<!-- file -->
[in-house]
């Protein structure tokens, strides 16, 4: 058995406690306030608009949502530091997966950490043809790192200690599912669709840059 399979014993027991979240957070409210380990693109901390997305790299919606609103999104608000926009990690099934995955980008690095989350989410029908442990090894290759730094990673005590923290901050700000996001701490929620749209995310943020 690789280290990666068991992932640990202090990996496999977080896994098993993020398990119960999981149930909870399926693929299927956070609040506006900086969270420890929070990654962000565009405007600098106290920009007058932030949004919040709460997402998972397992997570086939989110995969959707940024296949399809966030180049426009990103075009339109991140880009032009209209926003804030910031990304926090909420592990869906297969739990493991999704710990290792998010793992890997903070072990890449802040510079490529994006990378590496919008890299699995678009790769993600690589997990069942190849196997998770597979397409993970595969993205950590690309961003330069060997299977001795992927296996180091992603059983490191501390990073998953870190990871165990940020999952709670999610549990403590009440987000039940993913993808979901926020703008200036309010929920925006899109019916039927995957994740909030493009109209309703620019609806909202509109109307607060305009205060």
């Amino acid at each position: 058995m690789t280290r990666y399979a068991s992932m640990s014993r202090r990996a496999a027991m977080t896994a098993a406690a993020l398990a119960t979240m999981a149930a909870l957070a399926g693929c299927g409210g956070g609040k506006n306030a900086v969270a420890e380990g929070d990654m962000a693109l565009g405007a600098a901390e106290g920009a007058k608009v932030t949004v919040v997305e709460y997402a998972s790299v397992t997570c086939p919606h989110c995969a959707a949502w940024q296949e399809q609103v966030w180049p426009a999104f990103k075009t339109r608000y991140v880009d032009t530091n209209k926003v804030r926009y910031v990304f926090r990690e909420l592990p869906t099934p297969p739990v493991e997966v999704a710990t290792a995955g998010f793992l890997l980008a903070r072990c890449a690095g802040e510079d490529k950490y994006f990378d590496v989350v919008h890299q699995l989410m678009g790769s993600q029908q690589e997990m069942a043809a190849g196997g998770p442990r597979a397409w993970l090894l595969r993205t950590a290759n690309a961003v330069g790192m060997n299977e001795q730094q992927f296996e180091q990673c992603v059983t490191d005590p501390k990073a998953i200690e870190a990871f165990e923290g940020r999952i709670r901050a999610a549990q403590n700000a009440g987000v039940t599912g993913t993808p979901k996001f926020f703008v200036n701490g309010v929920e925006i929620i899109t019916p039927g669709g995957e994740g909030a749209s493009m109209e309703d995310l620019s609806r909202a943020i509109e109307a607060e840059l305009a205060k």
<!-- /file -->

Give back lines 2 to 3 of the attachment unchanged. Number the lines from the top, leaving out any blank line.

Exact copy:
């Protein structure tokens, strides 16, 4: 058995406690306030608009949502530091997966950490043809790192200690599912669709840059 399979014993027991979240957070409210380990693109901390997305790299919606609103999104608000926009990690099934995955980008690095989350989410029908442990090894290759730094990673005590923290901050700000996001701490929620749209995310943020 690789280290990666068991992932640990202090990996496999977080896994098993993020398990119960999981149930909870399926693929299927956070609040506006900086969270420890929070990654962000565009405007600098106290920009007058932030949004919040709460997402998972397992997570086939989110995969959707940024296949399809966030180049426009990103075009339109991140880009032009209209926003804030910031990304926090909420592990869906297969739990493991999704710990290792998010793992890997903070072990890449802040510079490529994006990378590496919008890299699995678009790769993600690589997990069942190849196997998770597979397409993970595969993205950590690309961003330069060997299977001795992927296996180091992603059983490191501390990073998953870190990871165990940020999952709670999610549990403590009440987000039940993913993808979901926020703008200036309010929920925006899109019916039927995957994740909030493009109209309703620019609806909202509109109307607060305009205060």
């Amino acid at each position: 058995m690789t280290r990666y399979a068991s992932m640990s014993r202090r990996a496999a027991m977080t896994a098993a406690a993020l398990a119960t979240m999981a149930a909870l957070a399926g693929c299927g409210g956070g609040k506006n306030a900086v969270a420890e380990g929070d990654m962000a693109l565009g405007a600098a901390e106290g920009a007058k608009v932030t949004v919040v997305e709460y997402a998972s790299v397992t997570c086939p919606h989110c995969a959707a949502w940024q296949e399809q609103v966030w180049p426009a999104f990103k075009t339109r608000y991140v880009d032009t530091n209209k926003v804030r926009y910031v990304f926090r990690e909420l592990p869906t099934p297969p739990v493991e997966v999704a710990t290792a995955g998010f793992l890997l980008a903070r072990c890449a690095g802040e510079d490529k950490y994006f990378d590496v989350v919008h890299q699995l989410m678009g790769s993600q029908q690589e997990m069942a043809a190849g196997g998770p442990r597979a397409w993970l090894l595969r993205t950590a290759n690309a961003v330069g790192m060997n299977e001795q730094q992927f296996e180091q990673c992603v059983t490191d005590p501390k990073a998953i200690e870190a990871f165990e923290g940020r999952i709670r901050a999610a549990q403590n700000a009440g987000v039940t599912g993913t993808p979901k996001f926020f703008v200036n701490g309010v929920e925006i929620i899109t019916p039927g669709g995957e994740g909030a749209s493009m109209e309703d995310l620019s609806r909202a943020i509109e109307a607060e840059l305009a205060k």